EvilProxy – An Example of How it Happens

EvilProxy, a new phishing tool that bypasses Multi-Factor Authentication (MFA), is causing a spike in Business Email Compromise (BEC) cases.

What is EvilProxy?

The Radius Incident Response team has recently observed a significant increase in the number of Business Email Compromise (‘BEC’) cases ending in attempted payment fraud.

Most of these cases appear to be linked to a global phishing campaign using a new tool – called EvilProxy – used to bypass most forms of multi-factor authentication (‘MFA’) and compromise user accounts.

Below is a real-world example of how an Irish firm was defrauded recently using the EvilProxy attack method.


How did it happen?

An email was sent to the business by the threat actors, purporting to be from another Irish business, but was blocked by the email Spam filtering system and went into quarantine.

As the end user thought he recognised the business name in the quarantined email, they then released the email from quarantine into their mailbox.

That email contained a link purporting to be a file containing supposed transaction details. The user clicked on the link and was brought to a web page that looked like the Microsoft O365 login page where he was asked to verify his username/password, the user entered the details assuming it was a legitimate Microsoft login page, while in the background the threat actor “EvilProxy”  code was automatically installed on the end users PC.

The threat actor now had the details needed to get into the user’s mailbox and carry out the scam. Once the link was clicked and the credentials input, there was no requirement to input 2FA details, as the EvilProxy code bypasses it and any future 2FA / MFA requirements.





What happened next?

The threat actors now had unfettered access to the mailbox. They could monitor emails coming and going and gather information on pending sales, invoices, and bank transfers. They replicated company stationery, including email signatures, as well as editing and deleting incoming and outgoing emails.

The threat actor then registered a new domain that looked very similar to the original company’s domain, becoming “the man in the middle”.

Let’s say the company was called “Harry John Acme Ltd” (not a real firm) and their domain name was harryjohnacme.ie. The threat actors registered harryjohnacme.com and this was then used to communicate with the company’s clients and perpetuate the scam, which effectively removed the firm from any follow up conversations.

Nearing the payment date, the threat actors registered a Dublin phone number. They then informed the target, via email, of their bank account details and the enhanced security process, where they had redacted the last four digits of their bank account number. On this email the threat actors also provided a secure PIN code to be used by the client to validate a secure login. (Providing the impression, it was legitimate and very secure).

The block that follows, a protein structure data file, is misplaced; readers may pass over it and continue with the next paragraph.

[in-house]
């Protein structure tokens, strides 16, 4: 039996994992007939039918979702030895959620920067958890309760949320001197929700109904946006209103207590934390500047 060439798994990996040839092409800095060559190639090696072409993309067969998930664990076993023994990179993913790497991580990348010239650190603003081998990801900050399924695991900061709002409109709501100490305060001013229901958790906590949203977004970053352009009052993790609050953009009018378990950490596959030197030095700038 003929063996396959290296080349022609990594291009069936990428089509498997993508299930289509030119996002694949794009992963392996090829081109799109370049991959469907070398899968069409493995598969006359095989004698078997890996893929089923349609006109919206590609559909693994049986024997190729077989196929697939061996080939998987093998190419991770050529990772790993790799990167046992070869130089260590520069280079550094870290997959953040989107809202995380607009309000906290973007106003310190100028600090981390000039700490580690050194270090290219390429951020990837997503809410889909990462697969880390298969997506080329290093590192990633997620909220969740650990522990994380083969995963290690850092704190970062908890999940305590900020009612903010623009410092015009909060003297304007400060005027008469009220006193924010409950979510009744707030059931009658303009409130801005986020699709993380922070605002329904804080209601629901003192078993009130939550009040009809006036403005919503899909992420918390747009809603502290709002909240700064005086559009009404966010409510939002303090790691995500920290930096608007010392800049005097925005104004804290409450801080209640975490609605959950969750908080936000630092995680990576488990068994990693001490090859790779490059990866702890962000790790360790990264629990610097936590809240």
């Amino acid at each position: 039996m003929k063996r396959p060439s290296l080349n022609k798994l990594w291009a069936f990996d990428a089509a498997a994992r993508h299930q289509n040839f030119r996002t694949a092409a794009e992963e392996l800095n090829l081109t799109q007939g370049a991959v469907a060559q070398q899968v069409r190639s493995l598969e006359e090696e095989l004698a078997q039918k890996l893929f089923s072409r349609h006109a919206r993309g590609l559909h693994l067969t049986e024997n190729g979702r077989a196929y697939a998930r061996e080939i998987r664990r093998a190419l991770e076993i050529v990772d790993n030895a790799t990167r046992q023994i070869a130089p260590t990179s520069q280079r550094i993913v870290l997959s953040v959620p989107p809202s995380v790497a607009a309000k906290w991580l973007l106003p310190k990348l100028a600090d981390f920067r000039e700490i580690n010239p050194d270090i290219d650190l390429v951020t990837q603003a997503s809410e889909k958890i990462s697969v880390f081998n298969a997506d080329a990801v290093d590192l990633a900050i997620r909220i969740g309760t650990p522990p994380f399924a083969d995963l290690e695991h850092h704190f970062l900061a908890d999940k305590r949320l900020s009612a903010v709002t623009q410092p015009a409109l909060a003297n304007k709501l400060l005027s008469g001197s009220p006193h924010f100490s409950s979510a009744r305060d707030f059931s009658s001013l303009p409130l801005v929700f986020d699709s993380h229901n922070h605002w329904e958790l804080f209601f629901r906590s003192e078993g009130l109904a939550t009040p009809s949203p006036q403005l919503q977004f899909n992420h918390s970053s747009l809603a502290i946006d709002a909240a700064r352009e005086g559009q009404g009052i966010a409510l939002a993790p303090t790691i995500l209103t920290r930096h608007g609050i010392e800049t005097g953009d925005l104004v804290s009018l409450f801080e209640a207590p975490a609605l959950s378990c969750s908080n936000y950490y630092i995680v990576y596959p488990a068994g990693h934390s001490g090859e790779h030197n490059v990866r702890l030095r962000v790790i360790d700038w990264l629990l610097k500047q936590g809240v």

When the client called the phone number, they got an automated response, “welcome to Harry John Acme Ltd, please input your security PIN code”. When the end user input the PIN, they were then given an automated last four digits of the bank account, in order to complete the transfer.

The clients then transferred the funds to the bogus bank account, which was later closed once the funds were received.



Lessons Learned

  • Emails go into quarantine for a reason (some benign, mostly not), be extra vigilant when releasing
  • DO NOT click on links contained in emails
  • DO NOT enter your credentials into websites if you have followed a link
  • If a file is shared with you and is password protected it will NEVER be your Microsoft (or other provider) security credentials and MFA code
  • Trust no one – implement a zero-trust policy – call the sender if unsure
  • REMEMBER – the other party may have been hacked – call the sender and verify
  • DO NOT use contact phone numbers in suspect emails – use a known number (e.g., mobile, a number already on file or in your CRM system or from their website)
  • Threat actors are now using a combination of Voice and email in more complex targeted attacks, VoIP telephone numbers can be created and deleted in seconds and are untraceable
  • If you have followed a (supposedly) legitimate link and it’s not what you expected – DO NOT ignore it. Call your IT support company immediately, you could have unknowingly opened access to your email system
  • Make sure all your staff are kept informed and reminded of the need to be vigilant – implement policies to this effect

Threat actors are looking to access your information, for commercial gain, this is now a very profitable business model and will continue to grow and evolve on a daily and weekly basis.

EvilProxy is now available on the dark web as a service on a monthly subscription model, for any criminals to purchase. As new hacking tools get developed, they are increasingly being offered for sale on the dark web, making their route to market faster, less technically challenging, and more widely available.

For more information please see:

EvilProxy: What is and Why is it Dangerous?


At Radius, we have a vast knowledge of phishing and the threat it poses to businesses, and our team is monitoring this latest threat very closely.

If you think your organisation is at risk of falling foul to EvilProxy or would like to know more about it, contact our team today.

Call our sales team now on LoCall 0818 592500.

Alternatively, please send us a message via the form below and we’ll call you back.

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